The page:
Field of Dreams?Published 11:11am Monday, September 20, 2010
Potential developers excited for upscale housing
Sixteen residential lots on the property that was once the site of River Valley Hospital are ready to go up for sale and at least one potential home owner is excited.
The property, which is owned by the Ironton Port Authority, should go on sale in the first part of October.
The Ironton Planning Commission Thursday approved the rezoning of the property to residential. The Ironton City Council will next consider the measure.
The port authority has a list of 16 to 18 potential buyers who have indicated interest in the lots. The port authority will meet with those people first to discuss purchasing the lots.
“We are working from a list that dates from three years ago,” Bill Dickens, IPA member, said. “We’ll start at the top of the list and work our way down.”
Port authority officials declined to release the names, but The Tribune learned that Bob Ackerman is one of the names near the top of that list.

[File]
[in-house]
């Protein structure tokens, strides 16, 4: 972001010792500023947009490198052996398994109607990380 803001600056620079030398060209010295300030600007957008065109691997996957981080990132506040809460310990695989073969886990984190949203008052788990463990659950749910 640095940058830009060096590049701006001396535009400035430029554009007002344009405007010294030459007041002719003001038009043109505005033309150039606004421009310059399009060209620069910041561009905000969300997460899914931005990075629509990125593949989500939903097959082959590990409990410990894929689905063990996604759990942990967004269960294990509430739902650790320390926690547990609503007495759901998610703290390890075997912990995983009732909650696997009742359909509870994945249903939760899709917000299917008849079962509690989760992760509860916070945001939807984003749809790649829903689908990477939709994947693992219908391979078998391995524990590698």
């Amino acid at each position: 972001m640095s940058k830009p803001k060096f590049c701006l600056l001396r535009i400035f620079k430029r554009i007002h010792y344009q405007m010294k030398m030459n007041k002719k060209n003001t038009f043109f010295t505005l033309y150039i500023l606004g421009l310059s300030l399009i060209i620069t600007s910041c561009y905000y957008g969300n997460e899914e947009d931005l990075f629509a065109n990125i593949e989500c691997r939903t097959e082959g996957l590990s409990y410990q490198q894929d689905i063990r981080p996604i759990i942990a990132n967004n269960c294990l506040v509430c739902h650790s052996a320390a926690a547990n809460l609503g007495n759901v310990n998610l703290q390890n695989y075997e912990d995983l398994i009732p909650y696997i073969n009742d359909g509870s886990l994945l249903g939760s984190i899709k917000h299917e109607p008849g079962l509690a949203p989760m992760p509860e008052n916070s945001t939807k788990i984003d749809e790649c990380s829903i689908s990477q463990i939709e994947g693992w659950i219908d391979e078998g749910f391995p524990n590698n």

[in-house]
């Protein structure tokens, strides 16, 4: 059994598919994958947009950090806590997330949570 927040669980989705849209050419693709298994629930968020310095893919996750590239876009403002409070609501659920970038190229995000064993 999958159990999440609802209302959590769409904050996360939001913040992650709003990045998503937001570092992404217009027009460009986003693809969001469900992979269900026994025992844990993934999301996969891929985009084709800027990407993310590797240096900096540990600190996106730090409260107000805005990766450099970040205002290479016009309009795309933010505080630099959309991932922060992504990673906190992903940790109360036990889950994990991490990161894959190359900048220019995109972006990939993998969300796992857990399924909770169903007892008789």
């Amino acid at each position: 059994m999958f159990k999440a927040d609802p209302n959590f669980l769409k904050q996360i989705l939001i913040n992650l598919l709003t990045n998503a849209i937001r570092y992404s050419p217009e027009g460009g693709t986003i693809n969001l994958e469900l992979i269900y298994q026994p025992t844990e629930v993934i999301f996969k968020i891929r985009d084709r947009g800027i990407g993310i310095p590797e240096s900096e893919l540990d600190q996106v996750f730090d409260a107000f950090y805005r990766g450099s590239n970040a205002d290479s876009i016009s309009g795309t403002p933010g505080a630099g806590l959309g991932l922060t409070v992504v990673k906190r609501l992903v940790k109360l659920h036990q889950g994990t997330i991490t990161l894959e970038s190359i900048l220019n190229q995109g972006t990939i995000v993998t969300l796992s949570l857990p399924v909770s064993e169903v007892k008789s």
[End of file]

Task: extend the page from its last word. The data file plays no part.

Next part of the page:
Ackerman was excited to talk about his plans for the property. He plans to purchase a 122 by 132 foot lot on the corner of Ninth and Scott streets.
“I think the neighborhood is going to be outstanding,” Ackerman said. “We are really happy for upscale housing. Ironton hasn’t had that for a long time…
“A lot of people would like to upgrade but we’ve had a lot of people move to Kentucky because there wasn’t housing available.”
Ackerman plans to build a one-story, 60-by-60 square foot house with a 30-by-40 foot garage.
“They sent out a survey that asked, ‘After you buy the lot, how long before you plan to build?’” Ackerman said. “I put 5 minutes.”
After those on the waiting list, the IPA will consider anyone else who wants to buy the property.
Some infrastructure work is yet to be done. The IPA plans to re-establish Maple Alley and a storm water drain.
Besides the 16 residential lots, Lawrence County has purchased one lot that will be used for parking. Another lot will be donated to the City of Ironton for use as a pocket park.
The port authority has been working to have the property sold as residential lots since 2006. The property was donated from Our Lady of Bellefonte Hospital, which also donated over $100,000.
“We have Our Lady of Bellefonte Hospital to thank for this property,” Dickens said. “They donated the property.”
The port authority also received a $750,000 Clean Ohio Assistance Fund Grant for the remediation and demolition of facility’s structures. In July, the Ohio Environmental Protection Agency approved the cleanup of the site.